You can attend the first session of any of our online or in-person GRE courses absolutely free. Crazy, right? Check out our upcoming courses here.
If you’ve ever taken a GRE, you’ve encountered something like this:
This is a good ole GRE Quantitative Comparison question—a “QC” for short. They’re always the first questions you see on the test. And they always have the same answer choices. Read more
Recently, we discussed various strategies for translating word problems into math. Let’s put that knowledge to the test on a challenging problem from a category that everybody hates: Rates.
Set your timer for 2 minutes and GO! (© ManhattanPrep)
* A bullet train leaves Kyoto for Tokyo traveling 240 miles per hour at 12 noon. Ten minutes later, a train leaves Tokyo for Kyoto traveling 160 miles per hour. If Tokyo and Kyoto are 300 miles apart, at what time will the trains pass each other?
One of the strategies we discussed in the translation article was make the situation real. Put yourself into the situation and imagine you’re the one doing whatever the problem is describing. That will help you to set things up cleanly and correctly.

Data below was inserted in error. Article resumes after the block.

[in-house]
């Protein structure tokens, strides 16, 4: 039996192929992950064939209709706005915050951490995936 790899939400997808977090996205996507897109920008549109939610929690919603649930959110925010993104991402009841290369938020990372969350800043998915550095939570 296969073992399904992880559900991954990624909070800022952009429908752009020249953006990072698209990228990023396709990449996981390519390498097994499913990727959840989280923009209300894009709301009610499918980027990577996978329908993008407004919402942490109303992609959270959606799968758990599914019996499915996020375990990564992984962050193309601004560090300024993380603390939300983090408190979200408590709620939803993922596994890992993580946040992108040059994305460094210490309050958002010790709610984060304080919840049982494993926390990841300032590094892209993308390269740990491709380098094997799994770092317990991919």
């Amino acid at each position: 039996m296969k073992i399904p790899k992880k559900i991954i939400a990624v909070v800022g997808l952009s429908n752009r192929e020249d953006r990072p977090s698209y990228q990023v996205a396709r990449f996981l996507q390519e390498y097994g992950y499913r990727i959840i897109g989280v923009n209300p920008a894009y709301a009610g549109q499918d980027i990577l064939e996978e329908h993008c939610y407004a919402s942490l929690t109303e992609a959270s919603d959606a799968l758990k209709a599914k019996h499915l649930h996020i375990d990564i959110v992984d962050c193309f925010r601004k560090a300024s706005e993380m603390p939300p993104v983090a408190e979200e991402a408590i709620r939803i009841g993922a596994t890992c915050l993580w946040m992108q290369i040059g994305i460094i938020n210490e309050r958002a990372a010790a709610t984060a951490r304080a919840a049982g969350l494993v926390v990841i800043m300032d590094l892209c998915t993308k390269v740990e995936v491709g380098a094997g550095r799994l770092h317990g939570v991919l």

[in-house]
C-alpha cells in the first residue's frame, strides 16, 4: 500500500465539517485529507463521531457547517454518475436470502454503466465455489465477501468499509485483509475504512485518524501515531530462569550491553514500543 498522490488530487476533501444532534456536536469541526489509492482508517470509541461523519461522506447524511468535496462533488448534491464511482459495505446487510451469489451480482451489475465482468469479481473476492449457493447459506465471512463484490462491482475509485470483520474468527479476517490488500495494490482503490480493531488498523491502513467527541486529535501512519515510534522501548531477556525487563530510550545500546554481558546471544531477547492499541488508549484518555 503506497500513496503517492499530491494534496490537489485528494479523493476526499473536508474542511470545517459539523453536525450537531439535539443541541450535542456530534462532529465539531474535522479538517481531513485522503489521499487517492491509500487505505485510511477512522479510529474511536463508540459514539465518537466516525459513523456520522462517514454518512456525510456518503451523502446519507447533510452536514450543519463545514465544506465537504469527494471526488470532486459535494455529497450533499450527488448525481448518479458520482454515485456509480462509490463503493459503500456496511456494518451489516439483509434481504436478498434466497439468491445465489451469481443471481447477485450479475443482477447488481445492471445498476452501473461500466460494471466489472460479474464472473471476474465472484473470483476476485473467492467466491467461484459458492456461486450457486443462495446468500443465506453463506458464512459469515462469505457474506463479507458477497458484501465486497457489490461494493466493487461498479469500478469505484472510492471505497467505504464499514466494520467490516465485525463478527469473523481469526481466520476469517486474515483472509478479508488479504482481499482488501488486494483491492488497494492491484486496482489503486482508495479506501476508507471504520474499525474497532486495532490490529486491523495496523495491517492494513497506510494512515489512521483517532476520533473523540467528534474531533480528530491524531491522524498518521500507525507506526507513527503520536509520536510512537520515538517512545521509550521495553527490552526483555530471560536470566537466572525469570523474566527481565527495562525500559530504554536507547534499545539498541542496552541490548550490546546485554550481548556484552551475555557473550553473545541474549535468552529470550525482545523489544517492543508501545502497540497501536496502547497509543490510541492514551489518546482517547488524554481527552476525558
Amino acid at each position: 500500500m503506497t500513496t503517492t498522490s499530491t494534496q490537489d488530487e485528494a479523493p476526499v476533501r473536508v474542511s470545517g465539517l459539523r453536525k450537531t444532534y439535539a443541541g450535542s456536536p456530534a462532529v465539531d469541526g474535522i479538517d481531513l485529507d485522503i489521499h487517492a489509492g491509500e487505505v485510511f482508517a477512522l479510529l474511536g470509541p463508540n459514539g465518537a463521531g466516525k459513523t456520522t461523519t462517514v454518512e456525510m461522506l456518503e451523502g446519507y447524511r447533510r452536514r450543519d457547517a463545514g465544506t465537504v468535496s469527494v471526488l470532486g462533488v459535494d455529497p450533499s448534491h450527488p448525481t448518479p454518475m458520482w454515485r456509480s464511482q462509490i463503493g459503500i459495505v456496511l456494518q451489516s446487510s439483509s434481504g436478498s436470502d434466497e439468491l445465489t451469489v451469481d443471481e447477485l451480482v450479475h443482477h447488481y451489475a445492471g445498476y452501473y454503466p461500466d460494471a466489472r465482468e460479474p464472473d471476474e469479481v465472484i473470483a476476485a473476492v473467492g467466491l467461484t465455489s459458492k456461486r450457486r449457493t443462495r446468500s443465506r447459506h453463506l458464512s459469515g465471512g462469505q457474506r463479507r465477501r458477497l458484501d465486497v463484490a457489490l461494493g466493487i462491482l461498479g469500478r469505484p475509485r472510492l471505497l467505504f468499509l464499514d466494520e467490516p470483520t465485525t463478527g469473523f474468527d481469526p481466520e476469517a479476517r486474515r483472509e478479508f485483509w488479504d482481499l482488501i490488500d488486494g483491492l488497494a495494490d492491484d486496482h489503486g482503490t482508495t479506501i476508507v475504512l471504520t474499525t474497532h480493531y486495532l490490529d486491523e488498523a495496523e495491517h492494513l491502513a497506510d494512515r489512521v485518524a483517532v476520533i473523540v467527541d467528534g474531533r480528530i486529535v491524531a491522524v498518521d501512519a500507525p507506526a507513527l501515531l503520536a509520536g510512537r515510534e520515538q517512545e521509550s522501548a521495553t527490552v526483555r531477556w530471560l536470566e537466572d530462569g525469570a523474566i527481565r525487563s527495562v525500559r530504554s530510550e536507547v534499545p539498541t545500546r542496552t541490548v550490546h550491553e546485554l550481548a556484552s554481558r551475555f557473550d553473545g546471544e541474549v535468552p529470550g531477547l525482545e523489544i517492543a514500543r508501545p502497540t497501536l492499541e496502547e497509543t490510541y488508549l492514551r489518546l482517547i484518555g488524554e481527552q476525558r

So what’s going on in this particular situation? First, you’re the conductor on the Kyoto train. At noon, you pull out of the station (instantly and magically traveling 240 miles per hour from the very start!). The track is 300 miles long; after one hour, where are you?
After one hour, it’s 1pm and you’ve gone 240 miles, so you’re just 300 “ 240 = 60 miles from Tokyo.
Okay, now switch jobs. You’re the Tokyo train conductor and you leave Tokyo at 12:10pm. After one hour, where are you? You’re going 160 miles an hour, so after 1 hour, it’s 1:10pm and you’re 300 “ 160 = 140 miles from Tokyo.
By 1:10p, have the two trains passed each other? Definitely, because train K (for Kyoto) is even further towards Tokyo at that point. Now, make a guess: do you think that the trains had already passed each other by 1p? Think about it before you read the next paragraph.